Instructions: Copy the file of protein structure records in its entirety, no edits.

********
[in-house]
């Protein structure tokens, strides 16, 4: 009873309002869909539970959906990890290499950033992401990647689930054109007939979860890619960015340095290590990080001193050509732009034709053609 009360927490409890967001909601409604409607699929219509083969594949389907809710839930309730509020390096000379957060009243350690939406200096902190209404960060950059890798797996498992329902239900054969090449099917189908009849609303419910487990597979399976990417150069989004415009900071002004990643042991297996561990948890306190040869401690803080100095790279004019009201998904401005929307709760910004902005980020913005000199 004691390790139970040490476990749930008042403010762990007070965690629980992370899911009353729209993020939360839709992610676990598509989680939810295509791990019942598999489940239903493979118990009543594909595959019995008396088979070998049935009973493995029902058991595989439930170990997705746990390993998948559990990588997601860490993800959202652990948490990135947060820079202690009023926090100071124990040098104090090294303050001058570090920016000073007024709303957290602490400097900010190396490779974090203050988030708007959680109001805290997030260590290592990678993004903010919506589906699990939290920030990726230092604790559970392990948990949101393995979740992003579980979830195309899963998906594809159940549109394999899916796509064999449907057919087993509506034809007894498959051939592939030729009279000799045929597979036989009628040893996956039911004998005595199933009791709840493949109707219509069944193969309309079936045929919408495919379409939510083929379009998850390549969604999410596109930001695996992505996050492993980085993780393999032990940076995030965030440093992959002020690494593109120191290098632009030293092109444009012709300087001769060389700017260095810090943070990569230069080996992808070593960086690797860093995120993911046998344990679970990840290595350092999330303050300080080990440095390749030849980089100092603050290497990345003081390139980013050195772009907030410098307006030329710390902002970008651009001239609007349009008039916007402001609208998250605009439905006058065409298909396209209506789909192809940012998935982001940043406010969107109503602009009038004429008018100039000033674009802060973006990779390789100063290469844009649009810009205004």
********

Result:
[in-house]
């Protein structure tokens, strides 16, 4: 009873309002869909539970959906990890290499950033992401990647689930054109007939979860890619960015340095290590990080001193050509732009034709053609 009360927490409890967001909601409604409607699929219509083969594949389907809710839930309730509020390096000379957060009243350690939406200096902190209404960060950059890798797996498992329902239900054969090449099917189908009849609303419910487990597979399976990417150069989004415009900071002004990643042991297996561990948890306190040869401690803080100095790279004019009201998904401005929307709760910004902005980020913005000199 004691390790139970040490476990749930008042403010762990007070965690629980992370899911009353729209993020939360839709992610676990598509989680939810295509791990019942598999489940239903493979118990009543594909595959019995008396088979070998049935009973493995029902058991595989439930170990997705746990390993998948559990990588997601860490993800959202652990948490990135947060820079202690009023926090100071124990040098104090090294303050001058570090920016000073007024709303957290602490400097900010190396490779974090203050988030708007959680109001805290997030260590290592990678993004903010919506589906699990939290920030990726230092604790559970392990948990949101393995979740992003579980979830195309899963998906594809159940549109394999899916796509064999449907057919087993509506034809007894498959051939592939030729009279000799045929597979036989009628040893996956039911004998005595199933009791709840493949109707219509069944193969309309079936045929919408495919379409939510083929379009998850390549969604999410596109930001695996992505996050492993980085993780393999032990940076995030965030440093992959002020690494593109120191290098632009030293092109444009012709300087001769060389700017260095810090943070990569230069080996992808070593960086690797860093995120993911046998344990679970990840290595350092999330303050300080080990440095390749030849980089100092603050290497990345003081390139980013050195772009907030410098307006030329710390902002970008651009001239609007349009008039916007402001609208998250605009439905006058065409298909396209209506789909192809940012998935982001940043406010969107109503602009009038004429008018100039000033674009802060973006990779390789100063290469844009649009810009205004």